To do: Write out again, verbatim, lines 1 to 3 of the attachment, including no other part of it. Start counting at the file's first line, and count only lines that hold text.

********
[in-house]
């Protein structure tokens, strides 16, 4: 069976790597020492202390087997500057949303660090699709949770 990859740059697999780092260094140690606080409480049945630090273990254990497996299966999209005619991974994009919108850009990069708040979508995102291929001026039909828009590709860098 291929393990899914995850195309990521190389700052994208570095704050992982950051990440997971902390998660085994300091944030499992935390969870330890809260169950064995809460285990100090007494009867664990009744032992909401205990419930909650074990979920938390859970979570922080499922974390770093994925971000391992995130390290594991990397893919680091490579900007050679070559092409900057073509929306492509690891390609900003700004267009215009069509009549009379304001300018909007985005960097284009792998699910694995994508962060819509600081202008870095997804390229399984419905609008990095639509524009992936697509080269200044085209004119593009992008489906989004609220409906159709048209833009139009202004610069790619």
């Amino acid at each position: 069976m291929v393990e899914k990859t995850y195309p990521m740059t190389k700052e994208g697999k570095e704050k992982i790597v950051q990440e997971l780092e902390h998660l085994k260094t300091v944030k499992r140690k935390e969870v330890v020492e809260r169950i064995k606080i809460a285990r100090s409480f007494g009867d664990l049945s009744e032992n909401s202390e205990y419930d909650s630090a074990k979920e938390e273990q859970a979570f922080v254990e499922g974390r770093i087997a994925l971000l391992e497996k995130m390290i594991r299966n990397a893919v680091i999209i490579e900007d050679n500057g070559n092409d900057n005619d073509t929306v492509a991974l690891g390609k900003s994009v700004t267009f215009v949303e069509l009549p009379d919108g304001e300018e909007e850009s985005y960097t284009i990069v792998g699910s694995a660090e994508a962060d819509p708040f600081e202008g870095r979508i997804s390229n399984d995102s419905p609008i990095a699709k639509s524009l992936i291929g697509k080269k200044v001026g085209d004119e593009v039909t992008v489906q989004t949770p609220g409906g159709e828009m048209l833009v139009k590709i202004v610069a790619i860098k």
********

[in-house]
């Protein structure tokens, strides 16, 4: 069976790597020492202390087997500057949303660090699709949770 990859740059697999780092260094140690606080409480049945630090273990254990497996299966999209005619991974994009919108850009990069708040979508995102291929001026039909828009590709860098 291929393990899914995850195309990521190389700052994208570095704050992982950051990440997971902390998660085994300091944030499992935390969870330890809260169950064995809460285990100090007494009867664990009744032992909401205990419930909650074990979920938390859970979570922080499922974390770093994925971000391992995130390290594991990397893919680091490579900007050679070559092409900057073509929306492509690891390609900003700004267009215009069509009549009379304001300018909007985005960097284009792998699910694995994508962060819509600081202008870095997804390229399984419905609008990095639509524009992936697509080269200044085209004119593009992008489906989004609220409906159709048209833009139009202004610069790619």
């Amino acid at each position: 069976m291929v393990e899914k990859t995850y195309p990521m740059t190389k700052e994208g697999k570095e704050k992982i790597v950051q990440e997971l780092e902390h998660l085994k260094t300091v944030k499992r140690k935390e969870v330890v020492e809260r169950i064995k606080i809460a285990r100090s409480f007494g009867d664990l049945s009744e032992n909401s202390e205990y419930d909650s630090a074990k979920e938390e273990q859970a979570f922080v254990e499922g974390r770093i087997a994925l971000l391992e497996k995130m390290i594991r299966n990397a893919v680091i999209i490579e900007d050679n500057g070559n092409d900057n005619d073509t929306v492509a991974l690891g390609k900003s994009v700004t267009f215009v949303e069509l009549p009379d919108g304001e300018e909007e850009s985005y960097t284009i990069v792998g699910s694995a660090e994508a962060d819509p708040f600081e202008g870095r979508i997804s390229n399984d995102s419905p609008i990095a699709k639509s524009l992936i291929g697509k080269k200044v001026g085209d004119e593009v039909t992008v489906q989004t949770p609220g409906g159709e828009m048209l833009v139009k590709i202004v610069a790619i860098k």